USA: Keep track
Although affiliated fund of funds (funds investing in other funds managed by the same company) have been growing in both number and assets under management, non-affiliated fund of funds have seen much smaller inflows.
Indeed, some US fund-tracking companies ad-mit they no longer want to track them.
The reasons are simple: performance and size. Few of these funds have grown particularly large, and in most cases have under-performed their peers - although there are exceptions.
Fund of fund managers re-taliate by demanding that their funds be separately categorised by the trackers. But there are dangers in this ap-proach, for - apart from in-vesting in other funds - few of these funds have much in common. Some target dom-estic securities, others international equities, and so on. The category is filled with funds with diverse investment objectives and risk characteristics, making peer group comparison a nonsense.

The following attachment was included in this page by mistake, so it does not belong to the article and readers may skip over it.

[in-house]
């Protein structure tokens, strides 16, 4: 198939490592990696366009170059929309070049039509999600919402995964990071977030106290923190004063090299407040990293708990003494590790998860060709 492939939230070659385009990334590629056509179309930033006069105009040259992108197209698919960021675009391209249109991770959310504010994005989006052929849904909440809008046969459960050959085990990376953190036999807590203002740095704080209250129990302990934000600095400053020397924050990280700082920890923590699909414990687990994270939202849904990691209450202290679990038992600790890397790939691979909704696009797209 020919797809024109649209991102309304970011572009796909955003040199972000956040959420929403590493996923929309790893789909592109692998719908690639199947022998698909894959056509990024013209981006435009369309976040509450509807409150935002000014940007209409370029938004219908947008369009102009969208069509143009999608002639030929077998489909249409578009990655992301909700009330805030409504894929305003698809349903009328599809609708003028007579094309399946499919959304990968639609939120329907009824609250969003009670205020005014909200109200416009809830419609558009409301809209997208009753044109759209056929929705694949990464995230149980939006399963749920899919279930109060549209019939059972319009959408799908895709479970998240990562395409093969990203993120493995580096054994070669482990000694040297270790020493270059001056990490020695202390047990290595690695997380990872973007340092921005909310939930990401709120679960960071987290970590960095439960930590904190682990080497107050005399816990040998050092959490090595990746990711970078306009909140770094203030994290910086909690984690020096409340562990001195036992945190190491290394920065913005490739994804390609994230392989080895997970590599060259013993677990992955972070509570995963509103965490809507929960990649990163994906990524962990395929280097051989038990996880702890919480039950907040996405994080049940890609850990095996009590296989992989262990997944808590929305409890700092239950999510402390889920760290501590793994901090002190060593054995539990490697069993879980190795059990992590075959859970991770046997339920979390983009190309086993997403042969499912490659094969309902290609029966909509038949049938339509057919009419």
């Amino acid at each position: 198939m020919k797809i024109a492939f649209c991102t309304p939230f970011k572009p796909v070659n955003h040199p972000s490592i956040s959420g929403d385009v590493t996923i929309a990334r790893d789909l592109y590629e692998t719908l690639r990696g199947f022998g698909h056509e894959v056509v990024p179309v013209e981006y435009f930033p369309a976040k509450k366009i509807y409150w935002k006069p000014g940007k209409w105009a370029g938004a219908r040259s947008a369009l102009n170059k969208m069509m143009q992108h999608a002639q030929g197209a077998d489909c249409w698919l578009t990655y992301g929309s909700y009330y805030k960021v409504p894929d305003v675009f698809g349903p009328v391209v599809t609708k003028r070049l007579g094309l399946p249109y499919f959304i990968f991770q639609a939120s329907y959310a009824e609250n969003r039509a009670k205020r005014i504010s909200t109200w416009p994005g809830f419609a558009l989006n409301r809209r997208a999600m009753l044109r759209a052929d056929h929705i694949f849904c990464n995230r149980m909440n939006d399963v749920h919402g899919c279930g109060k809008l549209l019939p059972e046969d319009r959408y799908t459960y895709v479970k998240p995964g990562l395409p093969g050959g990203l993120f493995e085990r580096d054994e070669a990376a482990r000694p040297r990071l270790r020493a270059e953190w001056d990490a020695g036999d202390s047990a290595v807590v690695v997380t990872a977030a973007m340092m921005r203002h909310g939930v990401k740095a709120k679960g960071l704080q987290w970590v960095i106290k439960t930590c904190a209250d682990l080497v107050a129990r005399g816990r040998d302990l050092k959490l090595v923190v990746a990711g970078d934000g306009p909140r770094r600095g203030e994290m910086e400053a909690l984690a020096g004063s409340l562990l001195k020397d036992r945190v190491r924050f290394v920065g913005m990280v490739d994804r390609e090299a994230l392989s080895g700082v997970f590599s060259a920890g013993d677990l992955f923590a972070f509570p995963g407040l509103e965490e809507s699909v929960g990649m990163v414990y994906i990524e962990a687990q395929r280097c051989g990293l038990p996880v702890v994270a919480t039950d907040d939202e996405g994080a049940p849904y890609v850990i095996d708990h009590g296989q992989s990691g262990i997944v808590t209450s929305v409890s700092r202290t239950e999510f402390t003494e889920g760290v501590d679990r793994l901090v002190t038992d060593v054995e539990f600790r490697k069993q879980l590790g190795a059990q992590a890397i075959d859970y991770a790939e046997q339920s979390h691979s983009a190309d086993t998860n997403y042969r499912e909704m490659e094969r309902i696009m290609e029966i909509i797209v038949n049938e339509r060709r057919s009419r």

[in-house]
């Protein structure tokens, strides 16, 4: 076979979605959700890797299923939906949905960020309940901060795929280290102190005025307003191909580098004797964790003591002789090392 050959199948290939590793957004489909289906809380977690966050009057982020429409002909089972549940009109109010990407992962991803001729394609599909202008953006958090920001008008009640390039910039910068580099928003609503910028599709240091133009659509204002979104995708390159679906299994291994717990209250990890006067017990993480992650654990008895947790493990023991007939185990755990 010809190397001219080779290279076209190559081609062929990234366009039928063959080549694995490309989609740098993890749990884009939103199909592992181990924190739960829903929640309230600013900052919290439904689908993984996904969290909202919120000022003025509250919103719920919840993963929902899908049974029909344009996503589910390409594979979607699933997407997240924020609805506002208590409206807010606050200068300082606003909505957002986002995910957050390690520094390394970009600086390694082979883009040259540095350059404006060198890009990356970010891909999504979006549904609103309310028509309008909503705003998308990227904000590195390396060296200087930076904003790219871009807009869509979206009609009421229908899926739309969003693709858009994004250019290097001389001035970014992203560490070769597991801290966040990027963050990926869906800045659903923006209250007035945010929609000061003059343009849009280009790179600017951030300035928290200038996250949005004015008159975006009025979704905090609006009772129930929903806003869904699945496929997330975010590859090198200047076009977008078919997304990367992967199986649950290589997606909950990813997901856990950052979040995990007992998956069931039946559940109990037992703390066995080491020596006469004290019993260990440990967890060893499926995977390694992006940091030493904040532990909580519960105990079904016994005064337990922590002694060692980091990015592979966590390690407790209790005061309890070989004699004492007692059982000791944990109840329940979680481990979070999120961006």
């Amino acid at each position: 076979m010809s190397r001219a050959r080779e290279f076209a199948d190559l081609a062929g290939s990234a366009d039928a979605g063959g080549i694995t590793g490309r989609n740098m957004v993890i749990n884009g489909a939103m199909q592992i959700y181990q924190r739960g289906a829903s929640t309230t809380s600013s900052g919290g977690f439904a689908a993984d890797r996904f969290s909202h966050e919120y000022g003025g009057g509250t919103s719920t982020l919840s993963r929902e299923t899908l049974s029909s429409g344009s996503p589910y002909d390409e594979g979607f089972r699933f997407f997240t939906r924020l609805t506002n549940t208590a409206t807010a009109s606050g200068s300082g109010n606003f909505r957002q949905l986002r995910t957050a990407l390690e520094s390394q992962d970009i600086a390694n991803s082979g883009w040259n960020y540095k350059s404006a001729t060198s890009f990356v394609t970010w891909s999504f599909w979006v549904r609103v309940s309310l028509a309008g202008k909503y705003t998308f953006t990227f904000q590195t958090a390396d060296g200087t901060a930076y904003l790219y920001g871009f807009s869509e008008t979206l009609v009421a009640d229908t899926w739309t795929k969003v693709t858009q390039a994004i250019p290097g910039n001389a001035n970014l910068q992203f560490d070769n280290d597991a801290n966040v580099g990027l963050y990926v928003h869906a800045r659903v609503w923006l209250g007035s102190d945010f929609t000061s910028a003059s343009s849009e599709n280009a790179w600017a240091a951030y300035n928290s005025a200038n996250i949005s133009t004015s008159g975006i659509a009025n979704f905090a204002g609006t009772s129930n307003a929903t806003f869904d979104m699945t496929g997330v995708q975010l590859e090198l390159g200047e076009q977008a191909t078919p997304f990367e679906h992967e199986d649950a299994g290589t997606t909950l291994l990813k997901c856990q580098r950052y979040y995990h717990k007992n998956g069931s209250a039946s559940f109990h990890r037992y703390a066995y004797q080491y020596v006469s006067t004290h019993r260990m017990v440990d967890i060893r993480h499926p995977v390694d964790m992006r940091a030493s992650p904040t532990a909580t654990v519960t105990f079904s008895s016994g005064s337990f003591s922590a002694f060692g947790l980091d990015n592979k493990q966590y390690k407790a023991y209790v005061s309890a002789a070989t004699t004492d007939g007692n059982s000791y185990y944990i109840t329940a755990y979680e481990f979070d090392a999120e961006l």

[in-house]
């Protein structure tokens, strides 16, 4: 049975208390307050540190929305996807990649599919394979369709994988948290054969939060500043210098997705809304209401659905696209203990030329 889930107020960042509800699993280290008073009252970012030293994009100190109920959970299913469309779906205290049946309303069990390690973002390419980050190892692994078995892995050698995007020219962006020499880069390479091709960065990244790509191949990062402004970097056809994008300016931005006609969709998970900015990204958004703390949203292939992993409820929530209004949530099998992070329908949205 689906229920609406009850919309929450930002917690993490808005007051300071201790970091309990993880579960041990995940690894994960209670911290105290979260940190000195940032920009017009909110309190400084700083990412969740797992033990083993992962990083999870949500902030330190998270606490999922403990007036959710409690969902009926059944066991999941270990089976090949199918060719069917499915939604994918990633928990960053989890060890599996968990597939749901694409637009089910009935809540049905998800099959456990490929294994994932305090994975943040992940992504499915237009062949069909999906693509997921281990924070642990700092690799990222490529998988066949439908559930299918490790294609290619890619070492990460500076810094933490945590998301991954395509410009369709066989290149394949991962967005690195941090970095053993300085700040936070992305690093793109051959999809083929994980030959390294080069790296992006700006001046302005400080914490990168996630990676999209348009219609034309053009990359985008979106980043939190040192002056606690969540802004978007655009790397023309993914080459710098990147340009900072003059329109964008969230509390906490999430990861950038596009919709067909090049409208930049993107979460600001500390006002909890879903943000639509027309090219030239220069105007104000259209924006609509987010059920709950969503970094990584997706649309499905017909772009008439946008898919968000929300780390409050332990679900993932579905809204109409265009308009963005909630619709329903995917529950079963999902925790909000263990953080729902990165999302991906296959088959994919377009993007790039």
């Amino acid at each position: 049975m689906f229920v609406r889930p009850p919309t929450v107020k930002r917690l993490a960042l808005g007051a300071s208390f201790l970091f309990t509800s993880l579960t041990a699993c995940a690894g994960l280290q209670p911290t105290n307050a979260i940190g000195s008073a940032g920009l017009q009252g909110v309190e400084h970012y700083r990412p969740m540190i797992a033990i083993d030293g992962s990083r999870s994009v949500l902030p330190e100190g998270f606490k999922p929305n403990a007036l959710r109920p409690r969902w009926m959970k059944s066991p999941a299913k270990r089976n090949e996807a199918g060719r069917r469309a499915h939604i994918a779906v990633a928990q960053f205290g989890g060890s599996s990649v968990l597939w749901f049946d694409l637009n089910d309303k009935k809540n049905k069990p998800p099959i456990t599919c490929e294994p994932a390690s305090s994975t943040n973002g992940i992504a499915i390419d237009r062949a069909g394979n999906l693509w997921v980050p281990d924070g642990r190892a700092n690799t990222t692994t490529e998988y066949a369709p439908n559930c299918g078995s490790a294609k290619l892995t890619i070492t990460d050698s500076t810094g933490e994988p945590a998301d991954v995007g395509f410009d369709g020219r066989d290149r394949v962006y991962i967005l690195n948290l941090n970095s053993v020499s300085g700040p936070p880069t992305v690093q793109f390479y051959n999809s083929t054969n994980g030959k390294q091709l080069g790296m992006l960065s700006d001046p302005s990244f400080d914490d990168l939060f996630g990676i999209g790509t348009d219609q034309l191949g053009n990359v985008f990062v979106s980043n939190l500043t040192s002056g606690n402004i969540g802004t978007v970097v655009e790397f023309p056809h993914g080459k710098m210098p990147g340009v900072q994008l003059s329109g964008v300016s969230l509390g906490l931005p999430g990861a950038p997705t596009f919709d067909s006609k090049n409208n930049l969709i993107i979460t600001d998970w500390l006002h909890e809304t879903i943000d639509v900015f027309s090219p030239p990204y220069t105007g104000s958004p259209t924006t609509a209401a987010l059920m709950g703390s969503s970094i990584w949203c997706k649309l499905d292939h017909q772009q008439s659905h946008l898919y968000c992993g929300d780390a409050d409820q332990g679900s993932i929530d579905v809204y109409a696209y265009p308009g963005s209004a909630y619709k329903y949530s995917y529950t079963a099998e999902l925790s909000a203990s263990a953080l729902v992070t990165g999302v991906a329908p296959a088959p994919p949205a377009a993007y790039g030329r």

US fund tracking companies agree on classifying fund of funds by objectives rather than investment strategies, although Micropal allows clients to filter out fund of funds as well. Analysis reveals that many have very poor performance compared to funds with similar investment ob-jectives which invest directly in their target markets. This may in part be the reason for some fund of fund managers' separatist tendencies.
Despite this, it is imperative that these funds continue to be monitored by independent statistics companies. One large US-based fund an-alyst, with a large retail client base, has said that it is seeking to eliminate these funds from its coverage, which will do a disservice to both its clients and the funds themselves.